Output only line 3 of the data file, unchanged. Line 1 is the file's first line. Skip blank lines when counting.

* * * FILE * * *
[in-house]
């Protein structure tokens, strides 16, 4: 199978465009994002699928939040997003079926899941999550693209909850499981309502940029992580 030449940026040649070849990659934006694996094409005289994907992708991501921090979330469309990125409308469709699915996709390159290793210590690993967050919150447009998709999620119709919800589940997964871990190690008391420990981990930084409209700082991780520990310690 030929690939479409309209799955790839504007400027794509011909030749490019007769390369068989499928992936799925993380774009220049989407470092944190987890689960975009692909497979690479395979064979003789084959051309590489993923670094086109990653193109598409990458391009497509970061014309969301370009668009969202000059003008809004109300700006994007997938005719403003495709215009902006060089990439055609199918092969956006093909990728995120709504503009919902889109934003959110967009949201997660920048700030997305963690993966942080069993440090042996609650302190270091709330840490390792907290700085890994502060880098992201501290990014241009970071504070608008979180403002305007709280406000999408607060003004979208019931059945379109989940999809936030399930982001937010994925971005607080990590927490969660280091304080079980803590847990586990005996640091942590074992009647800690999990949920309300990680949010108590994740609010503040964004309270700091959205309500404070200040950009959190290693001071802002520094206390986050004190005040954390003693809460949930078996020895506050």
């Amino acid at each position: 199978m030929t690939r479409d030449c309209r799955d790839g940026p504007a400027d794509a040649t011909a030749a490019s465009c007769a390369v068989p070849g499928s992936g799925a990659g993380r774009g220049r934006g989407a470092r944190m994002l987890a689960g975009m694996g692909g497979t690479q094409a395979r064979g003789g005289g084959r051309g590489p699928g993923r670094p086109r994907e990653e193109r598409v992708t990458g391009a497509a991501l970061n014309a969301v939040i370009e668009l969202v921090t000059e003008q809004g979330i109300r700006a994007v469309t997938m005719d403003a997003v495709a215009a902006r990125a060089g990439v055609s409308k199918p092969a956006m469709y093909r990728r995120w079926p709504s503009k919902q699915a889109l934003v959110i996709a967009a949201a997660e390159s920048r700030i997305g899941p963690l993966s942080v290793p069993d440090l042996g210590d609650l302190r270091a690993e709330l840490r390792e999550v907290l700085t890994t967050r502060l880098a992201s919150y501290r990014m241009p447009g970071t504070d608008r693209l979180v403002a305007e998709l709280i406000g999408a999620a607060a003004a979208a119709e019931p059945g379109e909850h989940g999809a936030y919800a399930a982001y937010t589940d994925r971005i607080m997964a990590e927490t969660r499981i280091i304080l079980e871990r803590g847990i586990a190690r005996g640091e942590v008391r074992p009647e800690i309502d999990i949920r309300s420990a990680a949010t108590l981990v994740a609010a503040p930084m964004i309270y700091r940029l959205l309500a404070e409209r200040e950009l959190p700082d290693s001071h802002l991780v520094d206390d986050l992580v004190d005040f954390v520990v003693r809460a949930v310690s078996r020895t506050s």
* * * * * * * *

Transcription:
């Amino acid at each position: 199978m030929t690939r479409d030449c309209r799955d790839g940026p504007a400027d794509a040649t011909a030749a490019s465009c007769a390369v068989p070849g499928s992936g799925a990659g993380r774009g220049r934006g989407a470092r944190m994002l987890a689960g975009m694996g692909g497979t690479q094409a395979r064979g003789g005289g084959r051309g590489p699928g993923r670094p086109r994907e990653e193109r598409v992708t990458g391009a497509a991501l970061n014309a969301v939040i370009e668009l969202v921090t000059e003008q809004g979330i109300r700006a994007v469309t997938m005719d403003a997003v495709a215009a902006r990125a060089g990439v055609s409308k199918p092969a956006m469709y093909r990728r995120w079926p709504s503009k919902q699915a889109l934003v959110i996709a967009a949201a997660e390159s920048r700030i997305g899941p963690l993966s942080v290793p069993d440090l042996g210590d609650l302190r270091a690993e709330l840490r390792e999550v907290l700085t890994t967050r502060l880098a992201s919150y501290r990014m241009p447009g970071t504070d608008r693209l979180v403002a305007e998709l709280i406000g999408a999620a607060a003004a979208a119709e019931p059945g379109e909850h989940g999809a936030y919800a399930a982001y937010t589940d994925r971005i607080m997964a990590e927490t969660r499981i280091i304080l079980e871990r803590g847990i586990a190690r005996g640091e942590v008391r074992p009647e800690i309502d999990i949920r309300s420990a990680a949010t108590l981990v994740a609010a503040p930084m964004i309270y700091r940029l959205l309500a404070e409209r200040e950009l959190p700082d290693s001071h802002l991780v520094d206390d986050l992580v004190d005040f954390v520990v003693r809460a949930v310690s078996r020895t506050s």